Ask the average Kiwi on the street about Māori words in New Zealand English, and most will tell you that more and more are being used in everyday language.
This increase in borrowing goes against observations in other language examples. Typically, most borrowing tends to happen from the dominant language to the minority or indigenous language. However, it is quite astounding to find a situation where the words of an endangered language (Māori) are productively adopted by a linguistic giant (English), and perhaps equally surprising to find the trend remains positively increasing more than two centuries after initial contact.
But here is the rub: while we dip into Māori vocabulary to bring new words into English as well as using existing words more frequently, this trend is not homogenous across speakers (and writers), nor across topics.
Making loanwords stick
On the one hand, we have loanword innovators who borrow words more than others. Our research shows that Māori women in particular are contributing to this language innovation. But we also have topics that seem to be loanword attractors - usually topics related to Māori people or culture, such as Matariki (the star cluster Pleiades, whose appearance in the morning sky is celebrated as Māori new year), Māori Language Week, or kapa haka performances.
Teasing these parameters apart from the overall frequency of use was a crucial part of our work to test the validity of the hypothesised increase in loanwords. We focused on data that hold the topic constant, so we could see whether an increase could still be gleaned over time.
But will these Māori words stick? Linguists who study lexical change have noted that in certain languages, it is possible to measure the degree to which an incoming foreign word settles into its new linguistic home. This is called integration or entrenchment. The idea is that the stronger the entrenchment of a loanword, the less likely it is for speakers of that language to be aware of the origin of the word.
Integration manifests itself in various linguistic ways, for example, by taking on grammatical or morphological clothing from the new language. An English word referring to an entity or object (a noun) may acquire a certain gender if it is entering French, because all French words have assigned genders (weekend became masculine that way; le weekend). A Māori noun may take a plural -s suffix because that is what English nouns do (book-books, pen-pens).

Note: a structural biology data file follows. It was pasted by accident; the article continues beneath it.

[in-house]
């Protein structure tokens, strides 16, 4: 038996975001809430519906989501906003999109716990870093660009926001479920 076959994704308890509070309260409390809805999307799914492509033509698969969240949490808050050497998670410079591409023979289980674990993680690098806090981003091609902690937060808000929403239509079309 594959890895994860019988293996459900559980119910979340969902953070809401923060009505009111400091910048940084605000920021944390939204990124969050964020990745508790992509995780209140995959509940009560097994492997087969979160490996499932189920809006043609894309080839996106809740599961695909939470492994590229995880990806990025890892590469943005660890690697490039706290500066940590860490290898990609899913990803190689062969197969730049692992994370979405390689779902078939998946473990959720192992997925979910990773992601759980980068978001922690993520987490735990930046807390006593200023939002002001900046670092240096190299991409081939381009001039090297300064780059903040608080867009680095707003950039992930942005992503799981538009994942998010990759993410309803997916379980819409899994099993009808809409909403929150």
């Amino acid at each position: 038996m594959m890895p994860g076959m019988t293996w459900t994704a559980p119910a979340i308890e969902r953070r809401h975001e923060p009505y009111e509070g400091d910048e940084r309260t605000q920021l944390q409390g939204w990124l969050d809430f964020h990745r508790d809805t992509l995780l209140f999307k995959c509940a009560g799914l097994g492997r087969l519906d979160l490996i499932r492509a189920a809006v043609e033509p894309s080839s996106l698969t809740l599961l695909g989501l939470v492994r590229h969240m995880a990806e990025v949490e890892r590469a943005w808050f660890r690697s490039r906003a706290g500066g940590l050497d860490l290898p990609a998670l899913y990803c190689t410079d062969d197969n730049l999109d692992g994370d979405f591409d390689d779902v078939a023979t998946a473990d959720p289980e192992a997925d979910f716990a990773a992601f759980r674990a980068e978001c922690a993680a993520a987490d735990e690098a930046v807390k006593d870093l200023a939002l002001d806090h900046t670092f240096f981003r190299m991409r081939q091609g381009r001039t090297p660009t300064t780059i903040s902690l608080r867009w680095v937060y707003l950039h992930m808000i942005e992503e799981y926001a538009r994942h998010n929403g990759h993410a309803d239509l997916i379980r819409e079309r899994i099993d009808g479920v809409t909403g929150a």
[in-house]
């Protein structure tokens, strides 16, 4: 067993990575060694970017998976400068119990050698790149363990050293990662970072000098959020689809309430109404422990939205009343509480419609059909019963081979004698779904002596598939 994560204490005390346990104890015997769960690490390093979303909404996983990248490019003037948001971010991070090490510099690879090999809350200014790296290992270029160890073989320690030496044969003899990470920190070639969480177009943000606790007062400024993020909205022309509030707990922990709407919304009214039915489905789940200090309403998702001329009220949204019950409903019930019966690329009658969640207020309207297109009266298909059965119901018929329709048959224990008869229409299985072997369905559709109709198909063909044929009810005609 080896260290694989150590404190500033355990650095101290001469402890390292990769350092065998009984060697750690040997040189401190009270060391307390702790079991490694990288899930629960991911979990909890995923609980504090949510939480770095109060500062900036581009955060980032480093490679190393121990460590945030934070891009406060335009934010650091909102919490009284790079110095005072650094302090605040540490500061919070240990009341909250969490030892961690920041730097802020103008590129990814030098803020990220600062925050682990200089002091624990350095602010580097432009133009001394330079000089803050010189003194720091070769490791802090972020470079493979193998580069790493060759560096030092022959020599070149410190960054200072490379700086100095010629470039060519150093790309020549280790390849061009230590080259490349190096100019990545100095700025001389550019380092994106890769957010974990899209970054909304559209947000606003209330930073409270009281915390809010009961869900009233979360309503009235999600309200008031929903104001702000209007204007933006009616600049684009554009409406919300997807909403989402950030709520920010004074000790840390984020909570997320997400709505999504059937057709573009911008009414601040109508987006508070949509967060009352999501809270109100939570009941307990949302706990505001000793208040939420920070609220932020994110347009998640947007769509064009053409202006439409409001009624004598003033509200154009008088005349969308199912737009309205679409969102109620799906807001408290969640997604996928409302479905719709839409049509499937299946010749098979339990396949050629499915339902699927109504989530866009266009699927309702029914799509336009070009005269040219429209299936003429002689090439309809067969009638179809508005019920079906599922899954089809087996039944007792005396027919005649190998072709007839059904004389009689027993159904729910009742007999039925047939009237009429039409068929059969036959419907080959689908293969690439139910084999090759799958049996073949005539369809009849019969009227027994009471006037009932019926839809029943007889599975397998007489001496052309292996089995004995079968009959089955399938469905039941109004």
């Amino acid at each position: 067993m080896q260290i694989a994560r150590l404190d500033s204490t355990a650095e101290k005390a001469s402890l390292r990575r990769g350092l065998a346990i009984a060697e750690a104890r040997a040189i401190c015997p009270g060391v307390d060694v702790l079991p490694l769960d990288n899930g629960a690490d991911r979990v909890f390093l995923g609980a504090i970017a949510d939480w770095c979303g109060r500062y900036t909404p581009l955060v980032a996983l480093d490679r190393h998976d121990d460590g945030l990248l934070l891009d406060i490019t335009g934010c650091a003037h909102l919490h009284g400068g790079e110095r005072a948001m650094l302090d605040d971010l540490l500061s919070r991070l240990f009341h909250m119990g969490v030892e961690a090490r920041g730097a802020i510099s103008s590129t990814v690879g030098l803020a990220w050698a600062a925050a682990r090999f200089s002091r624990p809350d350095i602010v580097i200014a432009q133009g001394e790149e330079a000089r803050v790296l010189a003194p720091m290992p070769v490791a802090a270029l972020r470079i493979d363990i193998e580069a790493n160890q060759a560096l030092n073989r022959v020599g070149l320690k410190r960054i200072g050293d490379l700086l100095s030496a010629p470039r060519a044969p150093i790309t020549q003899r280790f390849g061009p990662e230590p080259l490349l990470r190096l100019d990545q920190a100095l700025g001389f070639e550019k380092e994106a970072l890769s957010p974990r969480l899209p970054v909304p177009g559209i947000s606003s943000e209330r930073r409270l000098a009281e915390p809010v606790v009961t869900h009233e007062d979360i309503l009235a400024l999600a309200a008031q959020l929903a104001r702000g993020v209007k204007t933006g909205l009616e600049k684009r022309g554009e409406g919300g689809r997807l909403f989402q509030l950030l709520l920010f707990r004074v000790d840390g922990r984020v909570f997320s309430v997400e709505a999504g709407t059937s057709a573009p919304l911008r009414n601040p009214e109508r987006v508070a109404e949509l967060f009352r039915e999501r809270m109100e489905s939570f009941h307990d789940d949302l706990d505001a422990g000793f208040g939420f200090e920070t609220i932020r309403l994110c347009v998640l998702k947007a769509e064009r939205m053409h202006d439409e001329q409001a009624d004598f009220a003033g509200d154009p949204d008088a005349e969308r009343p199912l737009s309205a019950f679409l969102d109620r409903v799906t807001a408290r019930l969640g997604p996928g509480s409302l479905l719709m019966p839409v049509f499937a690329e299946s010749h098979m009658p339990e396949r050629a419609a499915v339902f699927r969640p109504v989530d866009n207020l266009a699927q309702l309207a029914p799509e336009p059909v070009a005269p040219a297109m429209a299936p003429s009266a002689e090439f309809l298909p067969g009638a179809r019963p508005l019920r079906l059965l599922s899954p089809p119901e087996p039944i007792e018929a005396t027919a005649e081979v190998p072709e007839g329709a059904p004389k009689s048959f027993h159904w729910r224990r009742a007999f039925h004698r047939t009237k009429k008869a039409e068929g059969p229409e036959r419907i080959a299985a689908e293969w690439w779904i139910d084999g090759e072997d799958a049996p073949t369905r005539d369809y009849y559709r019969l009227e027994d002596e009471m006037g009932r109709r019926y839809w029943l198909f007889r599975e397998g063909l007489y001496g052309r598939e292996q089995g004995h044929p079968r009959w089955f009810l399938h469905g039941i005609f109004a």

How to spot entrenched loanwords
When we checked our data for morphological integration of this type we found that only a handful of Māori loans take the plural suffix (Māori-Māoris, kiwi-kiwis, hui-huis). But this does not necessarily mean that other Māori words are not entrenched.
Previous work by linguists Carolyn Davies and Margaret Maclagan explains that the practice of using -s for pluralisation on Māori words was at some point deemed disrespectful to the Māori language (because it does not use English pluralisation) and therefore stopped.
Two other parameters can forecast entrenchment: ‘listedness’ of the loanwords in the minds of speakers (this is notoriously difficult to ascertain, but typically considers whether a loanword appears in a dictionary) and flagging (providing explanations or translations of the loanword).
Listedness is linked to entrenchment because it formally signals the status of a given word as belonging to the language in question. Flagging is similarly a predictor of entrenchment because a loanword that needs explaining or translating is deemed to be unfamiliar to speakers of the language. Thus, a loanword that is flagged is expected to be less well entrenched than one which is not.
Flagging, entrenchment, and perception
Our data showed some interesting results in relation to both of these parameters. On the one hand, we had plenty of listed words in the New Zealand English Dictionary being flagged in newspaper articles, including kai (food), iwi (tribe), kawa (customs), mahi (work), puku (belly), taonga (treasure). On the other hand, we had a number of words which were not listed in the dictionary that were not flagged: tikanga Māori (Māori custom), waka ama (outrigger canoe), wānanga (learning institution).
Some of the authors of the articles themselves wrote quite explicitly of Māori words which they deemed everyone in New Zealand would know, yet these very words would later turn up flagged elsewhere.
So what is going on here? It is our view that increased Māori word use does not necessarily reflect increased entrenchment levels, but rather that they are still functioning as a tool of marking identity. Because Māori words themselves are being used to signal cultural, social and political identities in a deliberate manner, linguistic markers of entrenchment are not relevant predictors here.
The words are not so much used for their contribution to meaning but more for their social connotations.